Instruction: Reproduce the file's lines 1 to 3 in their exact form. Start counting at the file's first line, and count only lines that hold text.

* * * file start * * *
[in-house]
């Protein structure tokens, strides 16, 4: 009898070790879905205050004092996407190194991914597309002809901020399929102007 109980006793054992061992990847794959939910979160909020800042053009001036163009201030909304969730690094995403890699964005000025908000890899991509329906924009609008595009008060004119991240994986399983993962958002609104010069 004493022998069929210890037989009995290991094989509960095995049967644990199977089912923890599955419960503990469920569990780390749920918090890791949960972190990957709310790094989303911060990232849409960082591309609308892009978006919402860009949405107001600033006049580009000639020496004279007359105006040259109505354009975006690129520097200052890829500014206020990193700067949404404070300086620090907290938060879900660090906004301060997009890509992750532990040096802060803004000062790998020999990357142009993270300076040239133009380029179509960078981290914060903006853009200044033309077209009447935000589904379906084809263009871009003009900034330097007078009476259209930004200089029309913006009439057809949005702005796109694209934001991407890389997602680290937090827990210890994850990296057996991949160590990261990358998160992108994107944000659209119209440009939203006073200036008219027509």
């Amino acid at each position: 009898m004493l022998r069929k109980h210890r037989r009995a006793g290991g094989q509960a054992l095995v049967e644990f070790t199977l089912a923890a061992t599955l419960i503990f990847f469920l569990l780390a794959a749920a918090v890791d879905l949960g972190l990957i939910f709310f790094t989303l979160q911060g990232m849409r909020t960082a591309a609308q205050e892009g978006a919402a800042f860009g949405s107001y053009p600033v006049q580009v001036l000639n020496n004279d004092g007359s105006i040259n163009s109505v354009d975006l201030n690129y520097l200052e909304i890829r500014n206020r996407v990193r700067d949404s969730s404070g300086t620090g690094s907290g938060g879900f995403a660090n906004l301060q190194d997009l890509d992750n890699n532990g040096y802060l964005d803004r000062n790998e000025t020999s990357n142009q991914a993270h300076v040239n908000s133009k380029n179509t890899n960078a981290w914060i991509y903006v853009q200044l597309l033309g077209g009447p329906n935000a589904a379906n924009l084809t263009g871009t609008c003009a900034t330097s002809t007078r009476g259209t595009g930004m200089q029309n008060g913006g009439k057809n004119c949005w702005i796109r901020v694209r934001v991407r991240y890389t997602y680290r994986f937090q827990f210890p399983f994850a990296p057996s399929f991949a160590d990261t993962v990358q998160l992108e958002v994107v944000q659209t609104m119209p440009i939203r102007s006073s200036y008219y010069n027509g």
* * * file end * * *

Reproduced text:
[in-house]
């Protein structure tokens, strides 16, 4: 009898070790879905205050004092996407190194991914597309002809901020399929102007 109980006793054992061992990847794959939910979160909020800042053009001036163009201030909304969730690094995403890699964005000025908000890899991509329906924009609008595009008060004119991240994986399983993962958002609104010069 004493022998069929210890037989009995290991094989509960095995049967644990199977089912923890599955419960503990469920569990780390749920918090890791949960972190990957709310790094989303911060990232849409960082591309609308892009978006919402860009949405107001600033006049580009000639020496004279007359105006040259109505354009975006690129520097200052890829500014206020990193700067949404404070300086620090907290938060879900660090906004301060997009890509992750532990040096802060803004000062790998020999990357142009993270300076040239133009380029179509960078981290914060903006853009200044033309077209009447935000589904379906084809263009871009003009900034330097007078009476259209930004200089029309913006009439057809949005702005796109694209934001991407890389997602680290937090827990210890994850990296057996991949160590990261990358998160992108994107944000659209119209440009939203006073200036008219027509």
């Amino acid at each position: 009898m004493l022998r069929k109980h210890r037989r009995a006793g290991g094989q509960a054992l095995v049967e644990f070790t199977l089912a923890a061992t599955l419960i503990f990847f469920l569990l780390a794959a749920a918090v890791d879905l949960g972190l990957i939910f709310f790094t989303l979160q911060g990232m849409r909020t960082a591309a609308q205050e892009g978006a919402a800042f860009g949405s107001y053009p600033v006049q580009v001036l000639n020496n004279d004092g007359s105006i040259n163009s109505v354009d975006l201030n690129y520097l200052e909304i890829r500014n206020r996407v990193r700067d949404s969730s404070g300086t620090g690094s907290g938060g879900f995403a660090n906004l301060q190194d997009l890509d992750n890699n532990g040096y802060l964005d803004r000062n790998e000025t020999s990357n142009q991914a993270h300076v040239n908000s133009k380029n179509t890899n960078a981290w914060i991509y903006v853009q200044l597309l033309g077209g009447p329906n935000a589904a379906n924009l084809t263009g871009t609008c003009a900034t330097s002809t007078r009476g259209t595009g930004m200089q029309n008060g913006g009439k057809n004119c949005w702005i796109r901020v694209r934001v991407r991240y890389t997602y680290r994986f937090q827990f210890p399983f994850a990296p057996s399929f991949a160590d990261t993962v990358q998160l992108e958002v994107v944000q659209t609104m119209p440009i939203r102007s006073s200036y008219y010069n027509g």